HC Deb 25 April 1984 vol 58 cc723-5
55. Dr. Godman

asked the Secretary of State for Foreign and Commonwealth Affairs at what meetings of the Foreign Affairs Council proposals for increased political integration of the European Community have been discussed; and what has been the attitude of the Government to these proposals.

Mr. Rifkind

There has been no discussion of any proposals for increased political integration at recent meetings of the Foreign Affairs Council.

Dr. Godman

As a score or more of British Conservative MEPs recently voted in favour of the Spinelli proposals for closer political integration of the European states, is it now Government policy to work towards closer political integration of the EEC — in other words, a united states of Europe? If a closer political integration of the EEC takes place in future, which would include Spain, how would that affect the sovereignty of Gibraltar?

Mr. Rifkind

I understand that the vote to which the hon. Gentleman referred was a free vote among Conservative Members of the European Parliament and it is for individual Members of the European Parliament to take responsibility for the way in which they voted on that occasion. It is not the Government's policy to work towards a united states of Europe. We have made it clear that access between Spain and Gibraltar must be identical to that between Spain and other parts of the European Community when Spain joins the EEC.

Mr. Stokes

On the question of political integration in Europe, have we had any support at all from any of our partners in the EEC over the Libyan embassy episode?

Mr. Rifkind

I ask my hon. Friend to await the statement of my right hon. and learned Friend the Home Secretary. He will be addressing the House shortly on that matter.

Mr. Rogers

How does the Minister reconcile his answer that the Government are not looking towards the political integration of Europe with the statements made by the Prime Minister on her return from various summit meetings at Dublin, Luxembourg, Stuttgart and Athens, which contain specific proposals and ideas for developing political integration in Europe? Is the Minister not now fully acquainted with what the Prime Minister is doing behind his back?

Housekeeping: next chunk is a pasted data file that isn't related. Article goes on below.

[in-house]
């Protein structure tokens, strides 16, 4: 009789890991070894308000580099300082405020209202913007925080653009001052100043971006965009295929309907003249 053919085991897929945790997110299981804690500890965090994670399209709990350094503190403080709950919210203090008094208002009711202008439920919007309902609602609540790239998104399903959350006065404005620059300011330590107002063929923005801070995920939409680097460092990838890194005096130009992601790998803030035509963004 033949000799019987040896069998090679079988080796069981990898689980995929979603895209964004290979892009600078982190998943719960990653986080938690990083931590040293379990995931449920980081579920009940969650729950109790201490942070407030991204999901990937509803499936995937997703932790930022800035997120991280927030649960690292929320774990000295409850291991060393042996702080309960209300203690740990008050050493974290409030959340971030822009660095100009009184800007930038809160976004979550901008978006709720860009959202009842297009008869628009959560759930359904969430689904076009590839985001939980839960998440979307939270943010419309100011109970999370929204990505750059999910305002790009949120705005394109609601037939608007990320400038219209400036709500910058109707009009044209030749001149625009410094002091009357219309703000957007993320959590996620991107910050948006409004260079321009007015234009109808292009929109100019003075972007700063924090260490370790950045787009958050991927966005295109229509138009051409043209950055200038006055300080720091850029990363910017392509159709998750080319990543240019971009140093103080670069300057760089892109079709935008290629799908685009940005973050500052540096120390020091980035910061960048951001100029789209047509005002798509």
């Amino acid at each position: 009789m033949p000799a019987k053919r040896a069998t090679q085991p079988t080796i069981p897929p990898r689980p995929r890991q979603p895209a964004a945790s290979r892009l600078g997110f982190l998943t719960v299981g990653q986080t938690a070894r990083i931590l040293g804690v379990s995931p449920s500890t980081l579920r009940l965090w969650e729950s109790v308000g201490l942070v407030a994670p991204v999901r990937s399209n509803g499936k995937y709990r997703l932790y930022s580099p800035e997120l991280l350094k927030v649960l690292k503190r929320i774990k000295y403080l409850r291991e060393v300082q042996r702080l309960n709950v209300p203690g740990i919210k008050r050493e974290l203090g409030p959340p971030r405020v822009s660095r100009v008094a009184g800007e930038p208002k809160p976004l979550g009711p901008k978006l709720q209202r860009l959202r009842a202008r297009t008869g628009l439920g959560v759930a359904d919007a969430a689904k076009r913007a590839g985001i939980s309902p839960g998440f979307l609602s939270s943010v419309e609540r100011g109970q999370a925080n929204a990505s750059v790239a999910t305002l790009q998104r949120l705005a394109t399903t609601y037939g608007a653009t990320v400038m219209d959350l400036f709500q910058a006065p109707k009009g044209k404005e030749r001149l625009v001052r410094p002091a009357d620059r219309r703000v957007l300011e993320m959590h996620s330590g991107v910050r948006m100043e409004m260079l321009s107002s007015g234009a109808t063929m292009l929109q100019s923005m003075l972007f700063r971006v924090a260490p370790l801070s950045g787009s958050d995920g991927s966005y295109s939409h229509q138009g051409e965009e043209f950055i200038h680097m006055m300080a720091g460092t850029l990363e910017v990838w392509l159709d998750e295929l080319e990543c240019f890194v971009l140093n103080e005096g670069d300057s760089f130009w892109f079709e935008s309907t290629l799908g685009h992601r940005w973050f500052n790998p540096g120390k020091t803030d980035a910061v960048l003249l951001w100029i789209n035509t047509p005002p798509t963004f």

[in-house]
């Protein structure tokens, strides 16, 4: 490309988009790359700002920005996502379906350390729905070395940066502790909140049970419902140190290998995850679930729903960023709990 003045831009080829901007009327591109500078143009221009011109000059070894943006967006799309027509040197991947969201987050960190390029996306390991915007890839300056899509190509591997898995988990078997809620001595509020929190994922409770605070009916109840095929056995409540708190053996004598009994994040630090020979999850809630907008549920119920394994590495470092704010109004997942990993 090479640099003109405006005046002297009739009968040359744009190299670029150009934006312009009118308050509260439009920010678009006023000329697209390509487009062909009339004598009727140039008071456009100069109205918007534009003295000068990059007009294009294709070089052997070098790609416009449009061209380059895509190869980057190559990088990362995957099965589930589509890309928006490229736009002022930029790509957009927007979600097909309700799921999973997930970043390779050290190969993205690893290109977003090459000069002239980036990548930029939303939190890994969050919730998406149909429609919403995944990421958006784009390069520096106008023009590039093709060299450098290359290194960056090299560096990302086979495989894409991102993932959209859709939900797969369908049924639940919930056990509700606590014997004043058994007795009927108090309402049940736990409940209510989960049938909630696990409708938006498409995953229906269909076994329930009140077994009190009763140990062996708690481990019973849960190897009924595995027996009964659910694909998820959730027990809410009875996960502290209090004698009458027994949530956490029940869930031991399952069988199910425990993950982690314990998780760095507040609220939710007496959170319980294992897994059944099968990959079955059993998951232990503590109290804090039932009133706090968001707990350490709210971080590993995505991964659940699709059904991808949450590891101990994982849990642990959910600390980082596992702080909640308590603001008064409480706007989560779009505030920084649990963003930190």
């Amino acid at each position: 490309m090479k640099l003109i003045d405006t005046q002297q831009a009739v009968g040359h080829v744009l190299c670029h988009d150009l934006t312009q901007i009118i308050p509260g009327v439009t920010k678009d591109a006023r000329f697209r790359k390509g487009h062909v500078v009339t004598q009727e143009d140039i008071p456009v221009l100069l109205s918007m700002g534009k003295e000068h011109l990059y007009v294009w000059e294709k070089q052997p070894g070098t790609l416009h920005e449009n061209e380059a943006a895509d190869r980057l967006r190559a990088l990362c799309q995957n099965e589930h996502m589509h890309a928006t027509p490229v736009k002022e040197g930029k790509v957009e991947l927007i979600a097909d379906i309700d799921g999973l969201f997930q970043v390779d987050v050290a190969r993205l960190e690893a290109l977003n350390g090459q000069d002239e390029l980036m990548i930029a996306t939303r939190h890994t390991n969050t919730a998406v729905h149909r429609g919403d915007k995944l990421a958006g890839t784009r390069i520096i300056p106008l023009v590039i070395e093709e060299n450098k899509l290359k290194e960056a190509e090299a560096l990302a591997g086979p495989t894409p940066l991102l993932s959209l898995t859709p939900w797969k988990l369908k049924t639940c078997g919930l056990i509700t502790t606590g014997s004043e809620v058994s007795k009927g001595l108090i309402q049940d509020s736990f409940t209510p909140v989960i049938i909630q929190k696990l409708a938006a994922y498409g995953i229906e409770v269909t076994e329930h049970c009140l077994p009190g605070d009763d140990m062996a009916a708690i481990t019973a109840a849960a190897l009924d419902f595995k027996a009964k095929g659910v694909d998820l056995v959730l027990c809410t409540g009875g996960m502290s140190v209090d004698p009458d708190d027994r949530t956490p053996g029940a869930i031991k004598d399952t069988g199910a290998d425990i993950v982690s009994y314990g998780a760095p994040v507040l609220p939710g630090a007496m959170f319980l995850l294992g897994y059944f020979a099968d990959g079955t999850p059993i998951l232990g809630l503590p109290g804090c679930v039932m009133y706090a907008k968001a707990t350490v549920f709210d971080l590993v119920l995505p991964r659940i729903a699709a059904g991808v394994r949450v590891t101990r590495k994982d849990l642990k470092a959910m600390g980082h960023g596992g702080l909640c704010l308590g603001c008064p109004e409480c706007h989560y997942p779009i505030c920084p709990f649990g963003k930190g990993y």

Mr. Rifkind

There are many areas in which we wish to work towards greater European unity. However, the Government have always made it clear that the concept of a federal Europe — which is what I think the hon. Gentleman's hon. Friend, the Member for Greenock and Port Glasgow (Dr. Godman) was referring to—is not something that commends itself to them.

Mr. Forman

I understand that the prospect of a federal Europe may not be attractive to the Government, but will my hon. Friend tell the House exactly what form of increased political integration the Government do favour?

Mr. Rifkind

There are many areas of political co-operation where greater European unity can be of great value. For example, in many aspects of political co-operation over foreign policy the Community has been able to speak with a single voice. Wherever it is able to do so it carries that much greater authority than any individual Member state of the Community would be able to do on such issues. There may be other areas where closer political co-operation can be of value, not only to Britain, but to the interests of western Europe as a whole.

Mr. Skinner

Is the Minister aware that at this morning's meeting of the national executive committee of the Labour party we came out conclusively against any further moves towards political integration, especially on the ground that the Common Market has cost the British taxpayer £4,000 million in the last 10 years in contributions alone, it has now gone bankrupt, and it is asking for another £1,600 million? How on earth can he get integration when the whole thing is in a state of collapse?

Mr. Rifkind

When the hon. Gentleman refers to a state of collapse, I am not sure whether he is talking about the Community or the Labour party. Whatever problems the European Community may have in trying to achieve unity, they are nothing compared with the attempts of his own party.

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